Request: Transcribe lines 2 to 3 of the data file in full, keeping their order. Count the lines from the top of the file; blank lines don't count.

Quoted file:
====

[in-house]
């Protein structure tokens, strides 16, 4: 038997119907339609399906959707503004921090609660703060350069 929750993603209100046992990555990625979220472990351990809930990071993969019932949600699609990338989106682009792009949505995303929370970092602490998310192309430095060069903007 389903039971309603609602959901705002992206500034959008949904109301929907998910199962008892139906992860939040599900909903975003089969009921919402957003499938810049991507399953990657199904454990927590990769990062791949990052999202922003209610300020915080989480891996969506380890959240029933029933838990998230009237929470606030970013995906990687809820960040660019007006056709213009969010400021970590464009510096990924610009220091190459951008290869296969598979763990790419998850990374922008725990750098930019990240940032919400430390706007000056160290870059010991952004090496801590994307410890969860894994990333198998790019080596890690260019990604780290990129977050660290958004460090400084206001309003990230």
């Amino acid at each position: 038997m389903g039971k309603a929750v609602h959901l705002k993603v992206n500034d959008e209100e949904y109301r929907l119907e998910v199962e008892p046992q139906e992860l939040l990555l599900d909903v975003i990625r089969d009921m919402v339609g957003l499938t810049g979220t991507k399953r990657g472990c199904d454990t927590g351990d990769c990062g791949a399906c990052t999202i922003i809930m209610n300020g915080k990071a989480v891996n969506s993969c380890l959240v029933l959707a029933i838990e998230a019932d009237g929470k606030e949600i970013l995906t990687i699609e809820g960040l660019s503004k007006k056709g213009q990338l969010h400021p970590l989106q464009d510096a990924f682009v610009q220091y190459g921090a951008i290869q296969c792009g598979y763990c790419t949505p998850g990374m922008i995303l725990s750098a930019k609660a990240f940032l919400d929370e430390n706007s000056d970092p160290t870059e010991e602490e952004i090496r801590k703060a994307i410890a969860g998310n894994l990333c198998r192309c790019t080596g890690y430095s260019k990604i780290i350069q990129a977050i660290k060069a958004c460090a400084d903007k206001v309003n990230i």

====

């Protein structure tokens, strides 16, 4: 038997119907339609399906959707503004921090609660703060350069 929750993603209100046992990555990625979220472990351990809930990071993969019932949600699609990338989106682009792009949505995303929370970092602490998310192309430095060069903007 389903039971309603609602959901705002992206500034959008949904109301929907998910199962008892139906992860939040599900909903975003089969009921919402957003499938810049991507399953990657199904454990927590990769990062791949990052999202922003209610300020915080989480891996969506380890959240029933029933838990998230009237929470606030970013995906990687809820960040660019007006056709213009969010400021970590464009510096990924610009220091190459951008290869296969598979763990790419998850990374922008725990750098930019990240940032919400430390706007000056160290870059010991952004090496801590994307410890969860894994990333198998790019080596890690260019990604780290990129977050660290958004460090400084206001309003990230």
């Amino acid at each position: 038997m389903g039971k309603a929750v609602h959901l705002k993603v992206n500034d959008e209100e949904y109301r929907l119907e998910v199962e008892p046992q139906e992860l939040l990555l599900d909903v975003i990625r089969d009921m919402v339609g957003l499938t810049g979220t991507k399953r990657g472990c199904d454990t927590g351990d990769c990062g791949a399906c990052t999202i922003i809930m209610n300020g915080k990071a989480v891996n969506s993969c380890l959240v029933l959707a029933i838990e998230a019932d009237g929470k606030e949600i970013l995906t990687i699609e809820g960040l660019s503004k007006k056709g213009q990338l969010h400021p970590l989106q464009d510096a990924f682009v610009q220091y190459g921090a951008i290869q296969c792009g598979y763990c790419t949505p998850g990374m922008i995303l725990s750098a930019k609660a990240f940032l919400d929370e430390n706007s000056d970092p160290t870059e010991e602490e952004i090496r801590k703060a994307i410890a969860g998310n894994l990333c198998r192309c790019t080596g890690y430095s260019k990604i780290i350069q990129a977050i660290k060069a958004c460090a400084d903007k206001v309003n990230i």